UK is the “scrooge of Europe” when it comes to decent parental pay

The UK ranks last in Europe when it comes to giving new parents well-paid leave following the birth of their child, according to a TUC analysis published this week

new born baby

The analysis says that in the UK new mothers get just six weeks of statutory maternity pay at 90 per cent of their wage. Across the Channel, the European average for well-paid leave for new mothers is 43 weeks (under the official European definition, ‘well-paid’ means someone getting at least two-thirds of their pre-maternity leave earnings, or a rate of pay greater than £840 (€1000) per month)

Mothers in Britain are also entitled to an additional 33 weeks pay but only at £136 per week – a rate which has fallen in real terms under this government. And in the UK only about one in four women receive extra occupational maternity pay from their employers

In total the UK offers up to 41 weeks of paid leave to new parents, but this is the fifth lowest in Europe…

As part of the Children & Families Bill, the government plans to introduce a system of shared parental leave from 2015 – but it will still be low-paid (£136 per week). Even on the government’s own estimates only between 2 – 8 per cent of new fathers will be able to afford to make use of it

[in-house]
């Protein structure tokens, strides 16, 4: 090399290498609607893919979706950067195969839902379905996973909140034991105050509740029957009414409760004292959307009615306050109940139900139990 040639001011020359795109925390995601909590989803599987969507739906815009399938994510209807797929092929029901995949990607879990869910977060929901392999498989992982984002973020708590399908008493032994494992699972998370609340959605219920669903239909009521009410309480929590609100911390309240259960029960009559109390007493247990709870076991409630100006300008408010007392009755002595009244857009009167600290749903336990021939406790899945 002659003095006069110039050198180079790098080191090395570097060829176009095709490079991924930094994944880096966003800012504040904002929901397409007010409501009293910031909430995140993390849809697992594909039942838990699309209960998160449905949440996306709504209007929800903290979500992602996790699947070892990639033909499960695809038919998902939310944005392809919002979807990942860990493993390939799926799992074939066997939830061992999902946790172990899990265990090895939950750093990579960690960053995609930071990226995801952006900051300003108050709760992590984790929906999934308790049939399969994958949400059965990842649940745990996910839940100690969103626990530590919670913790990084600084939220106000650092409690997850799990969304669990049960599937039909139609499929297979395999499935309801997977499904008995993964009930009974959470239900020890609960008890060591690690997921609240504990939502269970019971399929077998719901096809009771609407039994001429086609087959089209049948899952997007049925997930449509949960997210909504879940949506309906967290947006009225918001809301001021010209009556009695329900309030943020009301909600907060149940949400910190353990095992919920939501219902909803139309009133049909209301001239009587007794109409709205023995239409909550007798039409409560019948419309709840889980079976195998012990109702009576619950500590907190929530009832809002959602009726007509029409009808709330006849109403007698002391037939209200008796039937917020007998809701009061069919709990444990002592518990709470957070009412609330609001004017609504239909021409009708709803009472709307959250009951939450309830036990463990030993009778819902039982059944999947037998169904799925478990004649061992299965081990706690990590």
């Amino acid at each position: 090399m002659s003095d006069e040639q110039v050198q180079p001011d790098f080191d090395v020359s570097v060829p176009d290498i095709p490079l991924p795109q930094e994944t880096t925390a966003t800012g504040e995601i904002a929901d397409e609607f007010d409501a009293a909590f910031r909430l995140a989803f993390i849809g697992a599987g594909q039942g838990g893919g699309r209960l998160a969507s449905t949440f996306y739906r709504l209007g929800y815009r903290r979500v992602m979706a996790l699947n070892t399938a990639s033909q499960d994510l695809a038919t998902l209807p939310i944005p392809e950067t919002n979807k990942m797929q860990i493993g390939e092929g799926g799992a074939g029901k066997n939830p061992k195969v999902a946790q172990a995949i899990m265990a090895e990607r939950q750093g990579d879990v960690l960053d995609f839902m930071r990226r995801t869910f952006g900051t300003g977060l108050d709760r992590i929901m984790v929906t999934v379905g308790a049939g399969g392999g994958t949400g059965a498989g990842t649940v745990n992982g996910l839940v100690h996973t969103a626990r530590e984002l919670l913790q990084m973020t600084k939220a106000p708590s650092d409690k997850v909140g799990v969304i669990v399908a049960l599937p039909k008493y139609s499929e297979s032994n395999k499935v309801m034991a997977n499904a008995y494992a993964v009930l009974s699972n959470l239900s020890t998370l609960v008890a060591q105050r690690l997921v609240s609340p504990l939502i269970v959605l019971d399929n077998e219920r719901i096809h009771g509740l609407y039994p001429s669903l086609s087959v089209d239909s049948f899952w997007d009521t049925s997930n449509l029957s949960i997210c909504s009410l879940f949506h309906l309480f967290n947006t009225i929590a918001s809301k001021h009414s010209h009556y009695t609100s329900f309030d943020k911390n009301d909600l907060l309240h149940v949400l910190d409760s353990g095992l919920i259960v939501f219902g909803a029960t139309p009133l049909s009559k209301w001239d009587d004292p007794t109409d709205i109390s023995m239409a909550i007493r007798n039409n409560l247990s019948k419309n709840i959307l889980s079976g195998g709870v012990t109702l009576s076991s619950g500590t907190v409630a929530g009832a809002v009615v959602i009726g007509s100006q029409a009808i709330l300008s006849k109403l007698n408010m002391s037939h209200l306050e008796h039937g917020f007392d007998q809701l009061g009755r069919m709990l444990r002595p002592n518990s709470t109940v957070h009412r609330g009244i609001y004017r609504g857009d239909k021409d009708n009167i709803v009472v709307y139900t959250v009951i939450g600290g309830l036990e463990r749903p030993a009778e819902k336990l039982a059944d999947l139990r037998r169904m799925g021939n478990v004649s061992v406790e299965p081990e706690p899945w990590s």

As the Bill comes under scrutiny during its House of Lords Committee stage, the TUC is calling on Peers to support an amendment to be debated today establishing six weeks of better-paid leave for fathers

father and baby

Since Norway introduced and then extended a fathers’ quota in the 1990s, the proportion of men taking some leave increased twenty-fold (from 4 per cent to 89 per cent). Key to its success has been pay set at 80 to 100 per cent of a father’s ordinary wage

Commenting on the figures TUC General Secretary Frances O’Grady said:  “Unfortunately when it comes to supporting parents looking after a new baby, the UK is the scrooge of Europe. Countries across Europe are incredibly diverse, especially in the challenges they face, yet all of them have found ways to offer better support for new parents. A modest way to start turning this around would be for the government to give new fathers six weeks of well-paid leave. Without a properly-paid system of shared parental leave, women will continue to be forced to put their careers on hold as they continue to be the primary carers in their child’s all-important first year”

Did your employer pay you over & above the minimum pay during your maternity leave?  I was lucky that I had savings which allowed me to take a year off after the birth of my twins – my husband took his 2 weeks statatory paid paternity leave (using his yearly bonus to supplement this salary) & he also was able to add on 2 weeks paid annual leave at the end of this time.  However we were lucky, many friends, collegues & their partners were not able to take such long maternity & paternity leave…Let us know your views below…



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